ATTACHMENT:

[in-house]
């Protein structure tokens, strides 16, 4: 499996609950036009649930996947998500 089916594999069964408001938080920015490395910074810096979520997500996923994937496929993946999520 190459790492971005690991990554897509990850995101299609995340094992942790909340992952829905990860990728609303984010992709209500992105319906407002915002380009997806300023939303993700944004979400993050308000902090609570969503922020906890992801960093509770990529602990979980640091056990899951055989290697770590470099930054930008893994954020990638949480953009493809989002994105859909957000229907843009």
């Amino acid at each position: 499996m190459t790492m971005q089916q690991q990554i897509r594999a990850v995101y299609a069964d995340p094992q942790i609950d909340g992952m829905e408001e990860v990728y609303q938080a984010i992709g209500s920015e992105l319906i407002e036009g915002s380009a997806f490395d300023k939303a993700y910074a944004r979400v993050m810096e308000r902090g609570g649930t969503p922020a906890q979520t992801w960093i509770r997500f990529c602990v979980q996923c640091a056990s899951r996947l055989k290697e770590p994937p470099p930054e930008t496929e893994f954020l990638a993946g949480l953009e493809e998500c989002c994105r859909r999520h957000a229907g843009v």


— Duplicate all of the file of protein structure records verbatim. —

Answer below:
[in-house]
């Protein structure tokens, strides 16, 4: 499996609950036009649930996947998500 089916594999069964408001938080920015490395910074810096979520997500996923994937496929993946999520 190459790492971005690991990554897509990850995101299609995340094992942790909340992952829905990860990728609303984010992709209500992105319906407002915002380009997806300023939303993700944004979400993050308000902090609570969503922020906890992801960093509770990529602990979980640091056990899951055989290697770590470099930054930008893994954020990638949480953009493809989002994105859909957000229907843009």
């Amino acid at each position: 499996m190459t790492m971005q089916q690991q990554i897509r594999a990850v995101y299609a069964d995340p094992q942790i609950d909340g992952m829905e408001e990860v990728y609303q938080a984010i992709g209500s920015e992105l319906i407002e036009g915002s380009a997806f490395d300023k939303a993700y910074a944004r979400v993050m810096e308000r902090g609570g649930t969503p922020a906890q979520t992801w960093i509770r997500f990529c602990v979980q996923c640091a056990s899951r996947l055989k290697e770590p994937p470099p930054e930008t496929e893994f954020l990638a993946g949480l953009e493809e998500c989002c994105r859909r999520h957000a229907g843009v």